Chet Richards’ Review of Tempo on Fabius Maximus

Chet Richards, author of Certain to Win and a close associate of John Boyd just posted a thought-provoking review of Tempo on the Fabius Maximus blog. I get a stamp of approval, overall:

[Tempo] is a synthesis, what Boyd called a “snowmobile,” that combines concepts from across a variety of disciplines to produce a cornucopia of new ideas, insights and speculations.  You may be confused, challenged, outraged, and puzzled (some of the language can be academic), but you’ll rarely be bored because every chapter, often every page, has something you can add to the parts bin for building your own snowmobiles.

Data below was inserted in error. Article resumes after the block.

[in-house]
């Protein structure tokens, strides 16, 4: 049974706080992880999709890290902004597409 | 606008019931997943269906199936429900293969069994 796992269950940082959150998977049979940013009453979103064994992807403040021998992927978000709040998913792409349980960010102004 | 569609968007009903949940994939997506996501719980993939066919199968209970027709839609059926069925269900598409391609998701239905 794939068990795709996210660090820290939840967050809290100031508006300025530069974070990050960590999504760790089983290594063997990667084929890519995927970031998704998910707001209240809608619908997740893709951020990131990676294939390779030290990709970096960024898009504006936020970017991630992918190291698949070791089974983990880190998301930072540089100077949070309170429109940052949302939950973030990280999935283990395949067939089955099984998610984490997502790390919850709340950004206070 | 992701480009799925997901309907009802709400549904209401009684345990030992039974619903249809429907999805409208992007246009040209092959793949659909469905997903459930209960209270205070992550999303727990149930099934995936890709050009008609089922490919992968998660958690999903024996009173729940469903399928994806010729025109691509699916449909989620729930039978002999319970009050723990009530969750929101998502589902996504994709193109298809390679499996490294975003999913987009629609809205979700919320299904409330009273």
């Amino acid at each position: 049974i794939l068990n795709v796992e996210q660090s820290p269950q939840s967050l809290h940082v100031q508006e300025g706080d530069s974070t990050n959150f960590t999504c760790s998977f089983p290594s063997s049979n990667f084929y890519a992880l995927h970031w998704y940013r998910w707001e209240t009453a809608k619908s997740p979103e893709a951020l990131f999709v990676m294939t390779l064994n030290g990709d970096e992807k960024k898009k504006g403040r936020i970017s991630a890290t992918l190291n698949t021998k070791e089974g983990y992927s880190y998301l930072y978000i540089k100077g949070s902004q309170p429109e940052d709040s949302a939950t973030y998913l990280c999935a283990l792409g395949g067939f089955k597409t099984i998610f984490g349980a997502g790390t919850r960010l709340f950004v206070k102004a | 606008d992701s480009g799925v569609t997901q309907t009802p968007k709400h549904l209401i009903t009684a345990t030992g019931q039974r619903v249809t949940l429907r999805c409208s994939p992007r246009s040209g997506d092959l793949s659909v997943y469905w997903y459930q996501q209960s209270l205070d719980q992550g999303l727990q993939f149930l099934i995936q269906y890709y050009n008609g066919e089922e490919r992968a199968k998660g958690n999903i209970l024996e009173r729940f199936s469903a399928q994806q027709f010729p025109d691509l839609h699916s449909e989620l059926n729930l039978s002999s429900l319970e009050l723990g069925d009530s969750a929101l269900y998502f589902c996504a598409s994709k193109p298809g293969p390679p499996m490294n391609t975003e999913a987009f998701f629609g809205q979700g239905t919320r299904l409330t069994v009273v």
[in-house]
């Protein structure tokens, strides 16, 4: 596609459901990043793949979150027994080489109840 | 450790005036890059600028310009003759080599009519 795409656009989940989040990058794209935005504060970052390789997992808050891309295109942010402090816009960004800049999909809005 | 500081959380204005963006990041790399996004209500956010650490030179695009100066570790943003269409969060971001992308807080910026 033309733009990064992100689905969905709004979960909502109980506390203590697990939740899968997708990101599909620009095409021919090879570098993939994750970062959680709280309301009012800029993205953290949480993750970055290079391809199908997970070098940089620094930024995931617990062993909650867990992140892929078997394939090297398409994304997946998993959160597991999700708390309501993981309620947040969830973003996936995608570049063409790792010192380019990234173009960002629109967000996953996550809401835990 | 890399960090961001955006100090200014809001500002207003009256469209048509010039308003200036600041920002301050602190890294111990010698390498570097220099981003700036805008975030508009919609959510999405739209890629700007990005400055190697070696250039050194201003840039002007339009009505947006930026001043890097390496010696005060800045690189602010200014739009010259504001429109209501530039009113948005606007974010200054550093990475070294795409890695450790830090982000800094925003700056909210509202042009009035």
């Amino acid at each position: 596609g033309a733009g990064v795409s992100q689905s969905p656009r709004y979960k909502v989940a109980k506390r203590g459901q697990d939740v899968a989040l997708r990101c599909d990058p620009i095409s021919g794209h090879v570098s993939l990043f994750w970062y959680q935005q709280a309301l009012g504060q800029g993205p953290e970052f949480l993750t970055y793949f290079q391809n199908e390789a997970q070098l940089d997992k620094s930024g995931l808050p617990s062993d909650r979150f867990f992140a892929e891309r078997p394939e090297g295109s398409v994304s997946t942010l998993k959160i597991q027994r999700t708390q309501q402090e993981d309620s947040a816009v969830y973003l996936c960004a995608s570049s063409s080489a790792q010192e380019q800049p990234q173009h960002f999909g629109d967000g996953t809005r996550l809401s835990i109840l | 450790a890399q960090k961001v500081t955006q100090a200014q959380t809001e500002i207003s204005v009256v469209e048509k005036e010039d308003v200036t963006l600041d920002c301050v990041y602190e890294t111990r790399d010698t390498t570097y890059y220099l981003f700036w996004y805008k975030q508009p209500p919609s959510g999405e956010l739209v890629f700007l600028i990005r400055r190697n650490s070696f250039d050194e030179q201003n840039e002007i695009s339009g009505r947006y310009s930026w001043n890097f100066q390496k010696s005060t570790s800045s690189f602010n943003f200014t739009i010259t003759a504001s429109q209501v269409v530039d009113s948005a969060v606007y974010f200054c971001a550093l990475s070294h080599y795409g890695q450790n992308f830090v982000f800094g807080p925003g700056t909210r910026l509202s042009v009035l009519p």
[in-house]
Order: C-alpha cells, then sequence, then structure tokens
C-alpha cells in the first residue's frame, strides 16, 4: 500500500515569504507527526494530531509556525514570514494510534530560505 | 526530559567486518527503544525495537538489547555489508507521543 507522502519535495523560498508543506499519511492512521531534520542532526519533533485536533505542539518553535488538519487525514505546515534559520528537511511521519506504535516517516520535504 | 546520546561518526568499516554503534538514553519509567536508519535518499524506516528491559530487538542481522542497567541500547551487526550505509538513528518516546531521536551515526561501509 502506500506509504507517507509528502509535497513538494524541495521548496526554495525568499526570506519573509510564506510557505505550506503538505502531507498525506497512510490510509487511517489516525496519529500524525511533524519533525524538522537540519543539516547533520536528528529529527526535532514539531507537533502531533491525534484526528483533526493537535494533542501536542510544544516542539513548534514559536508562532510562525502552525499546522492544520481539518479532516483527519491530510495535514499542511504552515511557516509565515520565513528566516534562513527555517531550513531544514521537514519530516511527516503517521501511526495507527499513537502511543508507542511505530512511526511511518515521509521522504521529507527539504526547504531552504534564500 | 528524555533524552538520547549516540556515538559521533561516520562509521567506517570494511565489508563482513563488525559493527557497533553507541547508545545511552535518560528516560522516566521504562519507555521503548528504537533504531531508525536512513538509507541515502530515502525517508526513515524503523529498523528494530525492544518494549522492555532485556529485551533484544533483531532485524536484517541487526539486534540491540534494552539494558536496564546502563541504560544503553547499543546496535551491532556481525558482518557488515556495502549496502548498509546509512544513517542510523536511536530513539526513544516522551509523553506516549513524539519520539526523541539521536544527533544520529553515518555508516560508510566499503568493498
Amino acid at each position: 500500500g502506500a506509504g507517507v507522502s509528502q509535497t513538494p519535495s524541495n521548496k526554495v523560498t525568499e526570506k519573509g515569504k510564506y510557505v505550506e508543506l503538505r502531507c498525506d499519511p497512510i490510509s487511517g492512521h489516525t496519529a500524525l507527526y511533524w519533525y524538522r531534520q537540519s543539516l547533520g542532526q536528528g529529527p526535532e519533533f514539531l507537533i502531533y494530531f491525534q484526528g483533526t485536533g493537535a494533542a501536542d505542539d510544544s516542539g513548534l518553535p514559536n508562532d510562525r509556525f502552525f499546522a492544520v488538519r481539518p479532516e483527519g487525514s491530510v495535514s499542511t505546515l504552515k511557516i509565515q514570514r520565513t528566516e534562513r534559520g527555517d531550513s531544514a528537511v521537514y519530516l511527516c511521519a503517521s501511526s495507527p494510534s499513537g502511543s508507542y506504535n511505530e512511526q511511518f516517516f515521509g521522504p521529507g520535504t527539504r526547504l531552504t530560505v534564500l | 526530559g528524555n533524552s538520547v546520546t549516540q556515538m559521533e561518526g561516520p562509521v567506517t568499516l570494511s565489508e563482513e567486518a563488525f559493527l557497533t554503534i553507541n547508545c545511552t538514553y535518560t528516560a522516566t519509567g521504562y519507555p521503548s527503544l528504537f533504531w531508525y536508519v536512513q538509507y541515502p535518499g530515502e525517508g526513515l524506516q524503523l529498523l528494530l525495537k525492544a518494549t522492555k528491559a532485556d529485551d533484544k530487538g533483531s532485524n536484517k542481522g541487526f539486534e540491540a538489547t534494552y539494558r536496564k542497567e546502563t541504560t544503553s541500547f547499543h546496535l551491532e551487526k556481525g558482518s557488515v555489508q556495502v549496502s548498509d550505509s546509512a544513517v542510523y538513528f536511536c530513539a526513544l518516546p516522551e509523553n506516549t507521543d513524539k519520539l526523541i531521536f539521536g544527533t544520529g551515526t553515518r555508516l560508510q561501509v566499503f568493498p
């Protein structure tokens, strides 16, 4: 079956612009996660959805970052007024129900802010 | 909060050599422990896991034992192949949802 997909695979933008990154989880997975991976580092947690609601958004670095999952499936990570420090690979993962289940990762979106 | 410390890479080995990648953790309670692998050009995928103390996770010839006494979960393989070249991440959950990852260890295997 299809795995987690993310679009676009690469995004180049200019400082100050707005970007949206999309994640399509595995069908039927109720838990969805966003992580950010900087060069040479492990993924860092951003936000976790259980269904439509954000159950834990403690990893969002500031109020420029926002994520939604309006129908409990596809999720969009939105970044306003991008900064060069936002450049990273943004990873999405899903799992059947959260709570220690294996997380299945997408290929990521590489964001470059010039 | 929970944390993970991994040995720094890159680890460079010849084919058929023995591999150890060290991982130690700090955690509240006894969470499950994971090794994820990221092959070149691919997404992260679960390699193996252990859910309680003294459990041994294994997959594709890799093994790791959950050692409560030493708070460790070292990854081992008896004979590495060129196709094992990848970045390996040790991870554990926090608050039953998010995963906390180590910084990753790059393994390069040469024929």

Overall, Chet comes to the conclusion that Tempo resonates with the Boydian spirit of decision-making. I don’t entirely get out of jail free though:

Perhaps his unfamiliarity with the original briefings, however, led him to  make one characterization that is incorrect, although widely believed:

The central idea in OODA is a generalization of Butterfly-Bee: to simply operate at a higher tempo than your opponent. (118)

Guilty as charged. I didn’t spend enough time exploring how OODA gets beyond merely “faster tempo” to “inside the adversary’s tempo.” That’s something I hope to explore in a more nuanced way in a future edition. Over the last 6-8 months, I think I’ve come to understand the subtleties a lot better, and the challenge is to now spend more time thinking through clear definitions and examples.

There are several other great suggestions that I am filing away for future use, and things I need to clarify better. I definitely had to leave out more material than I could include in the book, so it is great to have encouragement for follow-on work from a leading steward of the Boydian tradition of decision-making.

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